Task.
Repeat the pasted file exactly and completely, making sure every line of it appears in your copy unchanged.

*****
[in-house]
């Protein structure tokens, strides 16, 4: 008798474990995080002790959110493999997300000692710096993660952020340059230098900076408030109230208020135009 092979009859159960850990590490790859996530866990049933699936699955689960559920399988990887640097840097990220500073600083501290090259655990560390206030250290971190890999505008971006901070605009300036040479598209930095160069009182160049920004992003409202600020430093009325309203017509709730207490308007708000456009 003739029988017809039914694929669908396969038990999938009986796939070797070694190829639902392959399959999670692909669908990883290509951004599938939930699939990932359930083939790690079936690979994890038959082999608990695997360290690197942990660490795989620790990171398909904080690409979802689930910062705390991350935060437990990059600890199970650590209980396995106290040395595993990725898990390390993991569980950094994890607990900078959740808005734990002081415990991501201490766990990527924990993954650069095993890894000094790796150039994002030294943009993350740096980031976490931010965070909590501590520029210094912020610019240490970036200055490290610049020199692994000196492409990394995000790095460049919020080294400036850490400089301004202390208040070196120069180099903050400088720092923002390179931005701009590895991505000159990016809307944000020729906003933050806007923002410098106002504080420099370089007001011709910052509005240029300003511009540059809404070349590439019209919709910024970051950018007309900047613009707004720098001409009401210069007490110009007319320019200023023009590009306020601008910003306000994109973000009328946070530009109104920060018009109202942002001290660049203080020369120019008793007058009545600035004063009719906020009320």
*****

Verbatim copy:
[in-house]
């Protein structure tokens, strides 16, 4: 008798474990995080002790959110493999997300000692710096993660952020340059230098900076408030109230208020135009 092979009859159960850990590490790859996530866990049933699936699955689960559920399988990887640097840097990220500073600083501290090259655990560390206030250290971190890999505008971006901070605009300036040479598209930095160069009182160049920004992003409202600020430093009325309203017509709730207490308007708000456009 003739029988017809039914694929669908396969038990999938009986796939070797070694190829639902392959399959999670692909669908990883290509951004599938939930699939990932359930083939790690079936690979994890038959082999608990695997360290690197942990660490795989620790990171398909904080690409979802689930910062705390991350935060437990990059600890199970650590209980396995106290040395595993990725898990390390993991569980950094994890607990900078959740808005734990002081415990991501201490766990990527924990993954650069095993890894000094790796150039994002030294943009993350740096980031976490931010965070909590501590520029210094912020610019240490970036200055490290610049020199692994000196492409990394995000790095460049919020080294400036850490400089301004202390208040070196120069180099903050400088720092923002390179931005701009590895991505000159990016809307944000020729906003933050806007923002410098106002504080420099370089007001011709910052509005240029300003511009540059809404070349590439019209919709910024970051950018007309900047613009707004720098001409009401210069007490110009007319320019200023023009590009306020601008910003306000994109973000009328946070530009109104920060018009109202942002001290660049203080020369120019008793007058009545600035004063009719906020009320």